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Why a Jump in Jobs Doesn't Rule Out an Aussie Rate Cut

A surprise jump in Australia's job numbers in February, the biggest increase in over a decade, had many market watchers close the door on more rate cuts, but one economist says the possibility of easing stays alive.

Alan Oster, chief economist, National Australia Bank (NAB), argues that while more jobs were created last month, the employment rate didn't change indicating that all is not quite well with the economy and a rate cut could be on the cards.

The Reserve Bank of Australia has stayed firm on keeping the interest rate at a record low of 3 percent after making cuts in October and December last year and with jobs soaring by 71,500 in February, far above forecasts, hopes of a rate cut in the near-term were more or less squashed.

(Read more: Australia Employment Soars, Market Gives Up on Rate Cut)

But Oster points to the unemployment rate which stayed at 5.4 percent, despite the rise in jobs.

"Fundamentally, if employment was as strong as that, the unemployment rate should have gone down and it didn't," Oster told CNBC's "Cash Flow" on Friday. "Really, the one that matters more to me is the unemployment rate, which was unchanged."

He added that he's still sticking to his forecast of a rate cut in June and again in November of 50 basis points in total. This is because he doesn't think an overall pickup in the domestic economy is going to be enough to offset a slowdown in the mining sector, even though retail sales jumped above expectations in January and consumer confidence hit a 27-month high for March.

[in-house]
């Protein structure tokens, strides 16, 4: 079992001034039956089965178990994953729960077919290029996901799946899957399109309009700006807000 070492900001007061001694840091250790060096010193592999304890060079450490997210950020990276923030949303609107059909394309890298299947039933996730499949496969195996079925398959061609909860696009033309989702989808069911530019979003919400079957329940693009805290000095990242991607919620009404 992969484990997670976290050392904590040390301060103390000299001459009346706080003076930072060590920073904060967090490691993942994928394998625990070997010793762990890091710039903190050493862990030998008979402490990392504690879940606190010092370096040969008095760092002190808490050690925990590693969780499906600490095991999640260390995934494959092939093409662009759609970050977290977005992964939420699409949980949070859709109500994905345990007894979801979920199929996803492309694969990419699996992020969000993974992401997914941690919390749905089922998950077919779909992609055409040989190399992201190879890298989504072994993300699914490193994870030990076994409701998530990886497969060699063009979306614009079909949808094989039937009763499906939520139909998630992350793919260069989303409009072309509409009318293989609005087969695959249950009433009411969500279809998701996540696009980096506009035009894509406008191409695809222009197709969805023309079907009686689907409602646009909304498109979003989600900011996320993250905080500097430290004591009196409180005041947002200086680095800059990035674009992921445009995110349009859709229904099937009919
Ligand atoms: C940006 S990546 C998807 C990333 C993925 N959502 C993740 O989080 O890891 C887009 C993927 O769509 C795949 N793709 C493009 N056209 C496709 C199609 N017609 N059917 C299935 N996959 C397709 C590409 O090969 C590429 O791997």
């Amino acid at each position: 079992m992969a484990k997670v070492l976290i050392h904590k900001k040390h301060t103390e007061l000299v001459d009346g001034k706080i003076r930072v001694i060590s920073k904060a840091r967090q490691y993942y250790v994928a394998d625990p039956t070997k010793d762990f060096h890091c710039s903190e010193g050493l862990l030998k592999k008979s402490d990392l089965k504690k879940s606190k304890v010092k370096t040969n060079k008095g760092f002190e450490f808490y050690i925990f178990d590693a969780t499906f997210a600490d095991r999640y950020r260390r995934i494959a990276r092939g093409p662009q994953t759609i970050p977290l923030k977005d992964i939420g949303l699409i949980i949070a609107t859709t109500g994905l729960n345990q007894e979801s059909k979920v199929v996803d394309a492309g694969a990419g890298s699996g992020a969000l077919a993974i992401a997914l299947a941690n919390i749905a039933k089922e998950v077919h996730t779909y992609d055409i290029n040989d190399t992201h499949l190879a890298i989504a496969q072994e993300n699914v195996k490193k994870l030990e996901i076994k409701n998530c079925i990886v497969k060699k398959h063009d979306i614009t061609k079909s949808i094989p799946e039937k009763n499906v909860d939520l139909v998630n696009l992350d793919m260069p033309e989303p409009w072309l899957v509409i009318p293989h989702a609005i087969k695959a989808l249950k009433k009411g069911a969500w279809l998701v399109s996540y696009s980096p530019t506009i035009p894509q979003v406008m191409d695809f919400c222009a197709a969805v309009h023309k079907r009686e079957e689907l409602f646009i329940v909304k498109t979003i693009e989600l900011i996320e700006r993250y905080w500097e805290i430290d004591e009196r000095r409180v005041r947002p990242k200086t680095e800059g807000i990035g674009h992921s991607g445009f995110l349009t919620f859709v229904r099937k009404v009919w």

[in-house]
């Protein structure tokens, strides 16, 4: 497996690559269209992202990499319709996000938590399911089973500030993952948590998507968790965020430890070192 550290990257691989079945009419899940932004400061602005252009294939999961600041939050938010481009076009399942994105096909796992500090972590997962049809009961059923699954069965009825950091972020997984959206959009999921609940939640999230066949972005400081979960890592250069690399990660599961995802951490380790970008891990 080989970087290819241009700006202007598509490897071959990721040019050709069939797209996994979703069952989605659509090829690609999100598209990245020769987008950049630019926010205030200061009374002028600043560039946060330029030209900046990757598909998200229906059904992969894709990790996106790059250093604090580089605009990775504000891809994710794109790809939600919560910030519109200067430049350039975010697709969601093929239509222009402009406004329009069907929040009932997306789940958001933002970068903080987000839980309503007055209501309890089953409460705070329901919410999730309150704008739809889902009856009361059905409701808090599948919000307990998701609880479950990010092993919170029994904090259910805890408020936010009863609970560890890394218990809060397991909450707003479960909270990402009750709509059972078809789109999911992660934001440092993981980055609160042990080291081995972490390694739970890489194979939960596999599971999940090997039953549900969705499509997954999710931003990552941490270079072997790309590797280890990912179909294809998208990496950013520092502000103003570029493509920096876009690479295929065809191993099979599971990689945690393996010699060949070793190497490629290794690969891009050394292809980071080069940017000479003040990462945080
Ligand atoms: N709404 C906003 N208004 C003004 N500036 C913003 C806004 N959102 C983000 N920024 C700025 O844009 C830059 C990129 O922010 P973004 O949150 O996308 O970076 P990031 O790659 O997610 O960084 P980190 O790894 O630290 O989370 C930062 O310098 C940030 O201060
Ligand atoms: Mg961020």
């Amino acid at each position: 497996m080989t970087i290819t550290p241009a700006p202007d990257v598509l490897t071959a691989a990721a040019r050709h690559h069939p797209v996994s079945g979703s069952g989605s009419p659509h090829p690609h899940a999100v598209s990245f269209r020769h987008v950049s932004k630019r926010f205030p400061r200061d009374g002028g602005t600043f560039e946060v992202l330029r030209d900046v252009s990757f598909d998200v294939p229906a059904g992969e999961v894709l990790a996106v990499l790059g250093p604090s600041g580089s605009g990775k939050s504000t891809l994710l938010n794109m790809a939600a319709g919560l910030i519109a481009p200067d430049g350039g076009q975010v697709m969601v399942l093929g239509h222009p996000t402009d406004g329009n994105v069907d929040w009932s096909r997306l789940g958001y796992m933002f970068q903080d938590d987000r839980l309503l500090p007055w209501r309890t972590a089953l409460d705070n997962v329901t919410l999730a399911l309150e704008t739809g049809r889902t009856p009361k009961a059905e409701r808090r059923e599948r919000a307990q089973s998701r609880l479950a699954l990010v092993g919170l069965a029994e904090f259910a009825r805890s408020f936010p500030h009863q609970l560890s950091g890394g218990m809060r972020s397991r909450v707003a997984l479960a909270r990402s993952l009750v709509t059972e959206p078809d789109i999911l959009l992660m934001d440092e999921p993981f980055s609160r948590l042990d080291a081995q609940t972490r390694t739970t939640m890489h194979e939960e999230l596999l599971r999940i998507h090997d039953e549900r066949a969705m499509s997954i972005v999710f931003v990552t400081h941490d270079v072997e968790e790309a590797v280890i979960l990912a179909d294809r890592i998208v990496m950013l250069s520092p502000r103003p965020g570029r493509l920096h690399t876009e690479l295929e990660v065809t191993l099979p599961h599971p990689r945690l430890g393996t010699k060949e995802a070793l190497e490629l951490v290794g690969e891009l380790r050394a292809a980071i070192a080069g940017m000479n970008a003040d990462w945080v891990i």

"Consumers are feeling a bit better, house prices are looking better, equity markets are looking better, but unless you get non-mining investment picking up, it's not enough," Oster said.

Economists, along with the Australian government, have predicted that the country's long boom in mining investment will likely crest this year, leading to a slowdown in the sector.

(Read more: Can Australia's Economy Survive the Mining Scare?)

The RBA is "nervous," which is why they have the door open on easing, and while the jobs numbers may have them thinking they don't have to hurry, the rate cuts will happen, said Oster.

"The unemployment rate even at 5.4 percent is ok, but eventually if the unemployment goes north, that's the only angle [rate cut] they've got left," he said. "I have a lot of difficulty seeing employment being maintained at the sort of levels we currently got."

-By CNBC.com's Rajeshni Naidu-Ghelani; Follow her on Twitter @RajeshniNaidu